The second state of equilibrium at the end of the movie wasn’t any more appealing than the dis-equilibrium stage. The main character, who is basically the voice of reason and the only good person in the whole movie (despite his apparent blindness to the simple solution of calling the police), is shown with his own dead-girl in the form of his crush. He is also shown smiling from ear-to-ear, apparently extremely pleased with his sudden turn of fortunes. I guess the original dead girl just wasn’t his type. This second state of equilibrium is obviously very different from the first one because now the world is revealed to be capable of having such abnormal forms of life and revolting people in it.

I left the movie with a relieved feeling, safe in the knowledge that I am leaving such disgusting characters behind. But then I remembered that there are actually people who would do the exact same thing as the teenagers in real life. A year or two ago I read a news report about a father keeping his daughter in his basement for decades and had around nine children with her. For a few hours after that, I was in a state of dis-equilibrium. Thanks, Dead Girl.

The Cabin in the Woods: Who Are the Real Monsters?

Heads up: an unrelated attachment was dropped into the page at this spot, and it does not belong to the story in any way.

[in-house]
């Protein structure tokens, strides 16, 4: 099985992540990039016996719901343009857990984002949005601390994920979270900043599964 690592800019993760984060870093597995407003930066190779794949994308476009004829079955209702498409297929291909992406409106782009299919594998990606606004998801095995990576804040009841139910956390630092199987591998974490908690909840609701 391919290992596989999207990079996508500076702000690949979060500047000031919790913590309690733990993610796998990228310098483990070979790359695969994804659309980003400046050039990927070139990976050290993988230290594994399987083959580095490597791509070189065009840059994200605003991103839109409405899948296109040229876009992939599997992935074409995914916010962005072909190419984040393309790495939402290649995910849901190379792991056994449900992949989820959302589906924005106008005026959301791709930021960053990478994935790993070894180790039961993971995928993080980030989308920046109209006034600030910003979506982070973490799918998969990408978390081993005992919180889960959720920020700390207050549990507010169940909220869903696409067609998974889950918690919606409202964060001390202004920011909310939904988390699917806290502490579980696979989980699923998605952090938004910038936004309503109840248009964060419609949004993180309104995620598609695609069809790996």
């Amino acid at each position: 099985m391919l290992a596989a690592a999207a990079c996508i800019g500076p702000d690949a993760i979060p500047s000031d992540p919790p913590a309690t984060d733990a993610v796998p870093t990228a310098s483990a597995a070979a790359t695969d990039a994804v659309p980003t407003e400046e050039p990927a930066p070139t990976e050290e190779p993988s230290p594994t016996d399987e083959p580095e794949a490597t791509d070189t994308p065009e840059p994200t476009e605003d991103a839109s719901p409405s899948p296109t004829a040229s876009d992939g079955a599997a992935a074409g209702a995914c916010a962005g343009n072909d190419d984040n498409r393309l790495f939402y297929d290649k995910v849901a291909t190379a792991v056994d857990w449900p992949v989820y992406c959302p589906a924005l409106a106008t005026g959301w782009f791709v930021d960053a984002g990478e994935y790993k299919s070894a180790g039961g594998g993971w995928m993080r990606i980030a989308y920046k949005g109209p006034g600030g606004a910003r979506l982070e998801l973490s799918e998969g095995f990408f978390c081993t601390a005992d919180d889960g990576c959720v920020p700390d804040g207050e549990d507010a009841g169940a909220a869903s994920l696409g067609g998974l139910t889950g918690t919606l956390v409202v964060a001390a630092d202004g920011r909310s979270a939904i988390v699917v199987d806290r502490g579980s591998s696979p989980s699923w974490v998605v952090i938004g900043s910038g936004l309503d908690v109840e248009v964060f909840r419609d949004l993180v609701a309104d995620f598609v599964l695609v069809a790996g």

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The Cabin in the Woods has always been a movie I have been apprehensive about since I first saw its trailer years ago in a movie house (I swear, there should be a law restricting the showing of horror movie trailers in theaters showing non-horror movies).  When I learned that it was being shown in horror class, I knew I would have no choice but to man up and watch the movie.

Personally, I did not find the movie frightening.  For one, zombies are a horror-creature that I never found particularly horrifying. I mean, they move like continents and can be punched, eye-poked, and butt-kicked unlike say, ghosts (the penultimate in horror for me).  The main reason I was not frightened though was because I knew that behind each flickering light, each zombie, and each stupid decision by a teenager was a fellow human being pulling the strings.  Whether it was the spreading of pheromones, the horror objects, or the layout of the cabin, I knew that ultimately a tangible, living, breathing human being was in control, not a supernatural entity.

I believe that this took away from the sense of fatalism and inevitability that makes other horror movies terrifying. In Triangle for example, the apparent futility of the protagonist to change her fate really added to the overall horror of the film. No matter what she did, she was trapped in an unending loop. In The Cabin in the Woods, it is true that from the point of view of the unsuspecting, free-spirited vacationers, they were trapped and were subject to horrors beyond their imagination. From my viewpoint however, I knew that it was no cruel twist of fate or some unexplained occurrence of the fantastic causing their torture, but that it was merely the cruel manipulations of a group of controllers.